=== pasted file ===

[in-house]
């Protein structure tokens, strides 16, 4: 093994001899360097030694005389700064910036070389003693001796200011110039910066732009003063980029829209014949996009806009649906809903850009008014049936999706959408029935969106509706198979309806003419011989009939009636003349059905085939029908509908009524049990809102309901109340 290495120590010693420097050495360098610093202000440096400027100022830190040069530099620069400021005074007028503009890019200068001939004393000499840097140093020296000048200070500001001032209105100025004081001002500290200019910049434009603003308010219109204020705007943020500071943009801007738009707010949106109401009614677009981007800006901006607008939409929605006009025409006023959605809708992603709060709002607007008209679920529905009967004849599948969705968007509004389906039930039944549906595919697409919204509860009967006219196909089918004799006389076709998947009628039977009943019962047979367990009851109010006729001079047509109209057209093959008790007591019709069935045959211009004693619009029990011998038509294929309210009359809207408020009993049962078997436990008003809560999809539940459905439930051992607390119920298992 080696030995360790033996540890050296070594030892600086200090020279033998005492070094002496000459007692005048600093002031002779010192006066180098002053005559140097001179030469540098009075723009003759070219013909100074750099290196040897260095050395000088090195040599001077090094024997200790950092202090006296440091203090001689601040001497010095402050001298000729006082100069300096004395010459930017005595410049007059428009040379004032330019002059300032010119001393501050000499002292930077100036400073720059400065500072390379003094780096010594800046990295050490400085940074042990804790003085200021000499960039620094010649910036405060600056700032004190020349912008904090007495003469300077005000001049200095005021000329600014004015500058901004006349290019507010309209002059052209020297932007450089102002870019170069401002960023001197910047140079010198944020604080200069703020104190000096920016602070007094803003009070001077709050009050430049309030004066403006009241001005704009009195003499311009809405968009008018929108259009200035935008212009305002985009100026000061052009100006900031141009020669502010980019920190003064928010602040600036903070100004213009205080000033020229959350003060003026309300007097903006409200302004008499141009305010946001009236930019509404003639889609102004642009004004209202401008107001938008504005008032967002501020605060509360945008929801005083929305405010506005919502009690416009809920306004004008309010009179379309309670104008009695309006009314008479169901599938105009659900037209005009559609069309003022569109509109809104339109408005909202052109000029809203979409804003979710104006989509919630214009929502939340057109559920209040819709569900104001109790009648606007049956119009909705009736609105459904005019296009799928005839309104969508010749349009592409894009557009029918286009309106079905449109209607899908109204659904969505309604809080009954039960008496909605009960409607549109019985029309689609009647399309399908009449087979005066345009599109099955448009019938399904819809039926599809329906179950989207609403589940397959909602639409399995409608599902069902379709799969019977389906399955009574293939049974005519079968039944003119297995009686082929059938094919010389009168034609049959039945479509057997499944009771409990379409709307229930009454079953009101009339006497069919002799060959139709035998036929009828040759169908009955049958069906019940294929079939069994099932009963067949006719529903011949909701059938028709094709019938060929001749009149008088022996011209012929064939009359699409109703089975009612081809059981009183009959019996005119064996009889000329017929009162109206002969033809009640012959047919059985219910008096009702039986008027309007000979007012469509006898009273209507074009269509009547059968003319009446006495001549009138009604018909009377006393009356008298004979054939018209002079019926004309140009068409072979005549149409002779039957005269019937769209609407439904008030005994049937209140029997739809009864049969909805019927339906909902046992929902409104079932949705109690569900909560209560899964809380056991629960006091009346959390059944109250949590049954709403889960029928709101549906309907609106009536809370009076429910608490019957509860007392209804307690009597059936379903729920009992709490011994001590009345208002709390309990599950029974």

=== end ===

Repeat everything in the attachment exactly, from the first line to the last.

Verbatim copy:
[in-house]
């Protein structure tokens, strides 16, 4: 093994001899360097030694005389700064910036070389003693001796200011110039910066732009003063980029829209014949996009806009649906809903850009008014049936999706959408029935969106509706198979309806003419011989009939009636003349059905085939029908509908009524049990809102309901109340 290495120590010693420097050495360098610093202000440096400027100022830190040069530099620069400021005074007028503009890019200068001939004393000499840097140093020296000048200070500001001032209105100025004081001002500290200019910049434009603003308010219109204020705007943020500071943009801007738009707010949106109401009614677009981007800006901006607008939409929605006009025409006023959605809708992603709060709002607007008209679920529905009967004849599948969705968007509004389906039930039944549906595919697409919204509860009967006219196909089918004799006389076709998947009628039977009943019962047979367990009851109010006729001079047509109209057209093959008790007591019709069935045959211009004693619009029990011998038509294929309210009359809207408020009993049962078997436990008003809560999809539940459905439930051992607390119920298992 080696030995360790033996540890050296070594030892600086200090020279033998005492070094002496000459007692005048600093002031002779010192006066180098002053005559140097001179030469540098009075723009003759070219013909100074750099290196040897260095050395000088090195040599001077090094024997200790950092202090006296440091203090001689601040001497010095402050001298000729006082100069300096004395010459930017005595410049007059428009040379004032330019002059300032010119001393501050000499002292930077100036400073720059400065500072390379003094780096010594800046990295050490400085940074042990804790003085200021000499960039620094010649910036405060600056700032004190020349912008904090007495003469300077005000001049200095005021000329600014004015500058901004006349290019507010309209002059052209020297932007450089102002870019170069401002960023001197910047140079010198944020604080200069703020104190000096920016602070007094803003009070001077709050009050430049309030004066403006009241001005704009009195003499311009809405968009008018929108259009200035935008212009305002985009100026000061052009100006900031141009020669502010980019920190003064928010602040600036903070100004213009205080000033020229959350003060003026309300007097903006409200302004008499141009305010946001009236930019509404003639889609102004642009004004209202401008107001938008504005008032967002501020605060509360945008929801005083929305405010506005919502009690416009809920306004004008309010009179379309309670104008009695309006009314008479169901599938105009659900037209005009559609069309003022569109509109809104339109408005909202052109000029809203979409804003979710104006989509919630214009929502939340057109559920209040819709569900104001109790009648606007049956119009909705009736609105459904005019296009799928005839309104969508010749349009592409894009557009029918286009309106079905449109209607899908109204659904969505309604809080009954039960008496909605009960409607549109019985029309689609009647399309399908009449087979005066345009599109099955448009019938399904819809039926599809329906179950989207609403589940397959909602639409399995409608599902069902379709799969019977389906399955009574293939049974005519079968039944003119297995009686082929059938094919010389009168034609049959039945479509057997499944009771409990379409709307229930009454079953009101009339006497069919002799060959139709035998036929009828040759169908009955049958069906019940294929079939069994099932009963067949006719529903011949909701059938028709094709019938060929001749009149008088022996011209012929064939009359699409109703089975009612081809059981009183009959019996005119064996009889000329017929009162109206002969033809009640012959047919059985219910008096009702039986008027309007000979007012469509006898009273209507074009269509009547059968003319009446006495001549009138009604018909009377006393009356008298004979054939018209002079019926004309140009068409072979005549149409002779039957005269019937769209609407439904008030005994049937209140029997739809009864049969909805019927339906909902046992929902409104079932949705109690569900909560209560899964809380056991629960006091009346959390059944109250949590049954709403889960029928709101549906309907609106009536809370009076429910608490019957509860007392209804307690009597059936379903729920009992709490011994001590009345208002709390309990599950029974």